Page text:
- Special Needs Alliance - https://www.specialneedsalliance.org -

Understanding the Stimulus Check Program

This post was co-authored by Tara Anne Pleat, Esq. [1], and Edward V. Wilcenski, Esq. [2], of Wilcenski Pleat Law, with offices in Clifton Park and Queensbury, New York. Tara’s practice includes special needs planning and administration, traditional estate planning and elder law. Ed, who is a past president of the Special Needs Alliance, focuses on special needs planning, elder law, and estate planning.

Confused about those stimulus checks? Many questions have arisen with regard to the federal government’s payments to individuals and households under the CARES Act (Coronavirus Aid, Relief and Economic Security Act). Here are details…

Who is eligible?

How large are the payments?

How you will receive payment

Taxpayers who filed 2018 or 2019 income tax returns and included direct deposit information on their returns will have their payments automatically deposited by the IRS.

Taxpayers who filed their 2018 or 2019 income tax returns and did not include direct deposit information on their returns will automatically receive a paper check to the address of record on the return.  In addition, the IRS has implemented a “Get My Payment” Tool on its website (https://www.irs.gov/coronavirus/economic-impact-payments [3]), which allows an individual to confirm their identity and provide direct deposit information in an effort to receive payments more rapidly. This site can also be used by any filer who had an income tax refund advanced and placed on a refund credit or debit card such as an H&R Block or Turbotax card.

Social Security and VA beneficiaries who were not required to file income tax returns will automatically receive their $1200 stimulus payment in the same manner in which they receive payments through those other programs.

Special alert for benefit recipients who don’t file taxes and have dependents

Individuals who didn’t file 2018 or 2019 taxes, and have children under 17, must submit additional information in order to receive ther $500-per-dependent-child payment along with the $1200 individual payment. They must enter the following details for each child at  Non-Filers: Enter Payment Info Here tool [4] on IRS.gov:

Families that fail to do so will not receive dependent payments unless and until they file 2020 tax returns early next year.

The deadline for SSA/RRB (Railroad Retirement Board) beneficiaries to submit this information has passed. The deadline for other Social Security and VA benefit recipients is Tuesday, May 5.

Non-taxable and won’t affect public benefits

The stimulus payments are not taxable and will not have to be repaid. SSI and Medicaid will not count them as income for eligibility or spend down purposes in the month they are received, and will not count them as a resource for a 12- month period after receipt.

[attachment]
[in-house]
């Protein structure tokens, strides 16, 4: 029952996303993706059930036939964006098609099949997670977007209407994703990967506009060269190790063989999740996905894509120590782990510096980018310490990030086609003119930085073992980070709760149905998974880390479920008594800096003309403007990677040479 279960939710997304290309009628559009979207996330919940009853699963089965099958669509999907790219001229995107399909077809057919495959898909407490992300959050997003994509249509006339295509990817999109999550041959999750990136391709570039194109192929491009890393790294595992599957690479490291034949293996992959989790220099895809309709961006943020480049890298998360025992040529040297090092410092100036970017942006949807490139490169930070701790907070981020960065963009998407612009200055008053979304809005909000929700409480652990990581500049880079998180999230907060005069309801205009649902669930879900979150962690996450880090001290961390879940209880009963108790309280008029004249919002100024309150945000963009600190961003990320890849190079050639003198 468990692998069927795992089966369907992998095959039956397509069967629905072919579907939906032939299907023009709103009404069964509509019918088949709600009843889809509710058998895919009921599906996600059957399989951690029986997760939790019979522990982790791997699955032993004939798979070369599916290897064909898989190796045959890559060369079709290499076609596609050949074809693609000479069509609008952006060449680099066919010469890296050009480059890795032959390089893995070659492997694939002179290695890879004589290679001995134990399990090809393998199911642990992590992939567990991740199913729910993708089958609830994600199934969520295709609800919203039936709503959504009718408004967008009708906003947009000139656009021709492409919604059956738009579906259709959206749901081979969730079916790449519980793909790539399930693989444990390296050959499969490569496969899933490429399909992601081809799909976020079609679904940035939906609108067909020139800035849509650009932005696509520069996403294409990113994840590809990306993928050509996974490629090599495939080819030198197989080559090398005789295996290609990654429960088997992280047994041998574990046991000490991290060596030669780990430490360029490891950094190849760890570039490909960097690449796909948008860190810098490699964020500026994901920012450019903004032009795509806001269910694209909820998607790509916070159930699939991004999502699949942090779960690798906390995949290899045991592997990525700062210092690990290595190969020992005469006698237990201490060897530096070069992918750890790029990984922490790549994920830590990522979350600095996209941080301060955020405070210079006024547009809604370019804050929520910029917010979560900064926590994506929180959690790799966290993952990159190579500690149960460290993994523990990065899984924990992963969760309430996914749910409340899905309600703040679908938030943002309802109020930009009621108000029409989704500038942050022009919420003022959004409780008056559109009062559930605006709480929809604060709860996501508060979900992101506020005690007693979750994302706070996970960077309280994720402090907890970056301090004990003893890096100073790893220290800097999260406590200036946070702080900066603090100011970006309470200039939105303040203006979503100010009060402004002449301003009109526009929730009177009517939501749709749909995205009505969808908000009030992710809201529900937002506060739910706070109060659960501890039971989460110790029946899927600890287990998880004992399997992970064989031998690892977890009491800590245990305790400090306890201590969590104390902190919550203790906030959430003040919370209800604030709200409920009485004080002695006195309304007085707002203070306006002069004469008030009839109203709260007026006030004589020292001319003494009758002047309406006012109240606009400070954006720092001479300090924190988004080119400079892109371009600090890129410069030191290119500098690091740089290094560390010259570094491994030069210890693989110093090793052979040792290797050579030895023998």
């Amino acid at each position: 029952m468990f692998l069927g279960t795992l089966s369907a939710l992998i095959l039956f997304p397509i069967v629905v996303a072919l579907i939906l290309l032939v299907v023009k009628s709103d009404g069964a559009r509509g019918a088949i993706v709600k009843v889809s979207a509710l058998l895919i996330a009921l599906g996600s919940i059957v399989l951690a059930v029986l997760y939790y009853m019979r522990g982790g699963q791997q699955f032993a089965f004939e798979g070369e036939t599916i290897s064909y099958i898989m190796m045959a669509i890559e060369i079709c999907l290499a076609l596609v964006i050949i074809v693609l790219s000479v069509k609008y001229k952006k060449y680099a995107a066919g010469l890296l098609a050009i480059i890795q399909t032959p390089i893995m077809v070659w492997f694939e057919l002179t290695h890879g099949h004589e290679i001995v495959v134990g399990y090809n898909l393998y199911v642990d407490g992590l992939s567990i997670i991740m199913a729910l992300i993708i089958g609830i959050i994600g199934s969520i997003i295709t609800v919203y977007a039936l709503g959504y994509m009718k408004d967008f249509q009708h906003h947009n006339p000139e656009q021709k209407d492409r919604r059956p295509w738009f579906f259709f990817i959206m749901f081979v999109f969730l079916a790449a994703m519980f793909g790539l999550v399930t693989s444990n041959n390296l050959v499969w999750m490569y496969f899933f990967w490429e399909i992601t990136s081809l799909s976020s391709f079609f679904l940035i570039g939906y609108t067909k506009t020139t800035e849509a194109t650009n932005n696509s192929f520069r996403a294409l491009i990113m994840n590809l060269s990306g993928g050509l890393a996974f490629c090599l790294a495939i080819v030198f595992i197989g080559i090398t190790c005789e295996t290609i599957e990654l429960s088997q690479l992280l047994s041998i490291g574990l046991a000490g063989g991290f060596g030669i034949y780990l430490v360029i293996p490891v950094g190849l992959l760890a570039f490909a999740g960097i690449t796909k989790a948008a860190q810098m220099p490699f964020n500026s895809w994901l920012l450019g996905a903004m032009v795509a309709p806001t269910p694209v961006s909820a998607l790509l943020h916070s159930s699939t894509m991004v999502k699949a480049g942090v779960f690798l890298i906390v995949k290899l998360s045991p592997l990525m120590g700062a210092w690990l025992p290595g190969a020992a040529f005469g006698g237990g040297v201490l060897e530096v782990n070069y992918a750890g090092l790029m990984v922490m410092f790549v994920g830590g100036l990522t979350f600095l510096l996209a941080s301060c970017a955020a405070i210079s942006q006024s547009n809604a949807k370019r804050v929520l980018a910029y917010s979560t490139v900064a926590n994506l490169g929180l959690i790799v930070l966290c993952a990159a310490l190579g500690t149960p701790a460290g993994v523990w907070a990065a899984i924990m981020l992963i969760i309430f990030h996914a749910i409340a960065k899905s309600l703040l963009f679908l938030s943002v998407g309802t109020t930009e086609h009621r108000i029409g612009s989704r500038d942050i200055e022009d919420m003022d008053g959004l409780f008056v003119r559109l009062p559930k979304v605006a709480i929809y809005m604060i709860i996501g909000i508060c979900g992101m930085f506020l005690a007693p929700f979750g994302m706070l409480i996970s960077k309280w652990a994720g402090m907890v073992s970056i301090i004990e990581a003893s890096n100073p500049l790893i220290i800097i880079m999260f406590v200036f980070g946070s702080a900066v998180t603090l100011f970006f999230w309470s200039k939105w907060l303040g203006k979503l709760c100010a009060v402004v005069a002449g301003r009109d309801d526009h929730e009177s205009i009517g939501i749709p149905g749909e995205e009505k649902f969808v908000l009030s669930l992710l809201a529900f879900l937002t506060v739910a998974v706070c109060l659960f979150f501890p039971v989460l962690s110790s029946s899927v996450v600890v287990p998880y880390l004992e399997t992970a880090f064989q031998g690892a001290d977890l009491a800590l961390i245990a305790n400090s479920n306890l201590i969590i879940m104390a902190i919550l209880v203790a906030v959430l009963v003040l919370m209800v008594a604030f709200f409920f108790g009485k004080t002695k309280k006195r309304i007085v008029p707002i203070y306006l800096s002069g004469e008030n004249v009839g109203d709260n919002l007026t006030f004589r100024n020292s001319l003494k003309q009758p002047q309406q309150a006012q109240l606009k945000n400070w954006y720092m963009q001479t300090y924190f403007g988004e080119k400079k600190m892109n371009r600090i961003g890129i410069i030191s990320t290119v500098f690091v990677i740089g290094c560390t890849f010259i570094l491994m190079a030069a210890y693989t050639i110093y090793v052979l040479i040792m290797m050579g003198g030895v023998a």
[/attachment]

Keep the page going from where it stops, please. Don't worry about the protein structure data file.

In order to get the benefit of the full 12- month disregard, benefit recipients (or their representative payees, agents or guardians) may wish to segregate these funds into a new account and not commingle them with other funds or assets.  This could be especially important when an individual does not regularly spend his or her normal SSI payment and those funds accumulate over time.

We sometimes see this with clients who live in congregate residential settings and whose primary needs are met, who cannot express their preferences for use of discretionary funds, and who do not have family members or other advocates to make spending recommendations.

If this is a concern, these individuals (or their representative payees, agents or guardians) may wish to investigate the use of ABLE accounts or pooled supplemental needs trusts to allow the funds to be held for a period beyond the 12-month disregard, to be used at some future point in time when the need arises.

About this Article: We hope you find this article useful and informative, but it is not the same as legal counsel. A free article is ultimately worth everything it costs you; you rely on it at your own risk. Good legal advice includes a review of all of the facts of your situation, including many that may at first blush seem to you not to matter. The plan it generates is sensitive to your goals and wishes while taking into account a whole panoply of laws, rules and practices, many not published. That is what SNA is all about. Contact information for a member in your state may be obtained by calling toll-free (877) 572-8472, or by visiting Find an Attorney [5].

Requirements for Reprinting this Article: The above article may be reprinted only if it appears unmodified, including both the author description above the title and the “About this Article” paragraph immediately following the article, accompanied by the following statement: “Reprinted with permission of the Special Needs Alliance – www.specialneedsalliance.org [6].”